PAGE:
Teens are helping make a difference in the community throughout the year by partnering with Jewish Family Service. They are initiating hands-on volunteering, from supporting survivors of domestic violence to helping resettled refugee families, as well as working to educate themselves and gain a better understanding how Jewish values can guide our work together.
We talked with a few teens and youth organizers about their experiences and partnerships with JFS.
Mikayla, local B’nai B’rith Youth Organization (BBYO) member
“BBYO decided to come to JFS to help make a difference because we believe that it is important to give with Jewish values in mind, which is something that JFS takes pride in doing. In addition, we decided it was essential to stand with and support people who are more vulnerable, including victims of anti-Semitism and survivors of domestic abuse. When we discovered that JFS supports these groups, and much more, we immediately knew we wanted to work with JFS.”
Julia Thompson, Education Resource Coordinator for the Holocaust Center for Humanity
“Our students are eager to put their values and ideas into action. They want to learn about history and current events, as well as go beyond that learning and discussion to act on related issues in their communities. We’ve talked a lot about what concrete actions can be taken to support others or make an actual difference. When we were able to first learn about refugee experiences with the help of JFS and then create school supply kits for families, it made a lot of sense. Education plus project-based action is the perfect volunteer experience for our student board.”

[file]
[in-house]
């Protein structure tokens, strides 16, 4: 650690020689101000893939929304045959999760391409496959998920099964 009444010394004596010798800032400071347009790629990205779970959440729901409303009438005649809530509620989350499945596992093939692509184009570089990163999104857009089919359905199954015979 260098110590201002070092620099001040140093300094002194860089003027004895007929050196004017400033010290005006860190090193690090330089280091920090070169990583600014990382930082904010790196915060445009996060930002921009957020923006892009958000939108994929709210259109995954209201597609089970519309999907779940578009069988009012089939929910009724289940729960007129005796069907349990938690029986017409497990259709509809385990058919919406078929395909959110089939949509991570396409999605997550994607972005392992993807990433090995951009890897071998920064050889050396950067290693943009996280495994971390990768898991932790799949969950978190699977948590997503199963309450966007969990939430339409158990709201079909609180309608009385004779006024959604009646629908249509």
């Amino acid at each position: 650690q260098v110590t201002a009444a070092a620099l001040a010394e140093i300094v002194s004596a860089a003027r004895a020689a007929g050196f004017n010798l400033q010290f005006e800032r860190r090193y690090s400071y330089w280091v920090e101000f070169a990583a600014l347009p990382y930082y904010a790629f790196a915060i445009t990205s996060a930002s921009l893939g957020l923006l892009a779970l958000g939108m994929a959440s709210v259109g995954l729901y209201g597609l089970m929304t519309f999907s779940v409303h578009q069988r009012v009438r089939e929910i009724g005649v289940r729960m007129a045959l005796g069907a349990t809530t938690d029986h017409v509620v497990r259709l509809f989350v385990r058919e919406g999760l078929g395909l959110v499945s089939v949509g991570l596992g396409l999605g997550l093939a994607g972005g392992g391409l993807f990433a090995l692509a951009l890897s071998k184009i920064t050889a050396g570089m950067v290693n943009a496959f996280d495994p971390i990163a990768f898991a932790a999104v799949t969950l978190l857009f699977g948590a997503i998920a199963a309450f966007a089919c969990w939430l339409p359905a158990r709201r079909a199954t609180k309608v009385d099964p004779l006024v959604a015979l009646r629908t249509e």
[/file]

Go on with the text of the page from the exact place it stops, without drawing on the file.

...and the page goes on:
Makena Mezistrano, Program Director for HAMSA
HAMSA is a teen co-hort with Sephardic Bikur Holim and Congregation Ezra Bessaroth.
“One value that we are hoping to impart to our teens is that of a heightened awareness for issues that are close to home. We want them to be sensitive to the issues around them and to actively seek out ways they can help. This may mean taking the initiative to start a community project on one’s own, or it could mean networking with community organizations to achieve a common goal. The latter is the type of connection we are hoping our teens will form with JFS. Our HAMSA teens will go to JFS to learn about refugees and the ways they can help. They will then plan and execute a supply drive in our community to take on an active role in alleviating some of the challenges that newly resettled refugees face in this country.”
By Leslie Sugiura, Director of Volunteer Services
Savvy cook, extreme clam digger, urban gardener and mom are just a few of the other titles Leslie keeps in rotation.